All in the Family

Posted January 7, 2003 at 5:50pm

As the 108th Congress convenes this week, Congressional spouses are getting their own reality check.

Besides the usual fanfare and regular orientation activities, lawmakers’ spouses are being asked to attend a security briefing this morning in the Longworth House Office Building.

According to House Administration Chairman Bob Ney (R-Ohio), the session will feature speakers such as House Sergeant-at-Arms Bill Livingood and Capitol Police Chief Terrance Gainer, who will discuss emergency evacuation and general security tips.

Head of the Class. Rep. Sue Myrick (R-N.C.) is replacing Rep. John Shadegg (R-Ariz.) as chairwoman of the Republican Study Committee, a GOP caucus of more than 70 conservative Members.

“I am enormously gratified to have been selected as the new RSC chair, and I look forward to advancing our conservative agenda into the 108th Congress,” said Myrick, who will serve a two-year term.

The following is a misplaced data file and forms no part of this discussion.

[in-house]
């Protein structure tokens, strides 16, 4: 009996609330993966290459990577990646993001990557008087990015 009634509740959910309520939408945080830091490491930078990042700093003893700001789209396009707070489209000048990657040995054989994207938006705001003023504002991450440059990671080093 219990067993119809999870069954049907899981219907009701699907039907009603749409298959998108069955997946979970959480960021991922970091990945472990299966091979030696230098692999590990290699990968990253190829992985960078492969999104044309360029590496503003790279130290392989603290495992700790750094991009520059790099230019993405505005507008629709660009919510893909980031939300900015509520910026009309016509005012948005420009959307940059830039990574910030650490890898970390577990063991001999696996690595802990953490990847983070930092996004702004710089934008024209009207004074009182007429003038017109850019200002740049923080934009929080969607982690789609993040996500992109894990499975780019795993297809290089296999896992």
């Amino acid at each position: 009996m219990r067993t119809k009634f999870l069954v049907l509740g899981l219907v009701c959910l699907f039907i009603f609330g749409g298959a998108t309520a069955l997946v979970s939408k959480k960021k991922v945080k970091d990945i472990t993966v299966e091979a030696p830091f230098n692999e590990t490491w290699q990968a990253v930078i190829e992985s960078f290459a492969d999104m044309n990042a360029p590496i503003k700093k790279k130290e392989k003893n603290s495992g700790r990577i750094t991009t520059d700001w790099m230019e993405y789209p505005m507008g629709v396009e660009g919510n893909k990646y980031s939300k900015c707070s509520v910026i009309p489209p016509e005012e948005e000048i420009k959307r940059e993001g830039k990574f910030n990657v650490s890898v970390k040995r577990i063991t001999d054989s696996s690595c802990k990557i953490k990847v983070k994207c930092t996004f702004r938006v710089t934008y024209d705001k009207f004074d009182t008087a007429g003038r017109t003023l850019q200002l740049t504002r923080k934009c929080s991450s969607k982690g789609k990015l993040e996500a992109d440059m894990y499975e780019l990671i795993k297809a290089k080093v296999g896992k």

Shadegg praised his successor as “intelligent, articulate, and committed to ensuring that the RSC remains an influential force in Congress.”

Accounting 101. If you don’t know how to handle a 107-2 Bill or you don’t know what one is, you might want to consider attending the Housing Learning Center’s special accounting seminars.

The seminars, intended to help staffers learn valuable accounting tips, will be held from 10 a.m. to noon Friday and from 1:30 to 3:30 p.m. Monday. The topics will include everything from establishing a budget to consolidated billing and “re-districting solutions.”

New and Improved. Cybervisitors to the House of Representatives are encountering a new Web site this week.

On Tuesday, the House launched a redesigned 108th Congress edition of the House’s public Web site, www.house.gov.

According to Ney, the site’s “Write our Representative” feature is easier to navigate and the site provides expanded search capabilities for easier retrieval of information on Members, committees and leadership.

Constituents can locate their Members simply by typing in their home ZIP codes or can search the entire site using a QuickSearch tool.

Member and committee sites are also accessible from a drop-down menu, and additional links to executive branch agencies have been added to provide the public with better access to government information.

— Amy Keller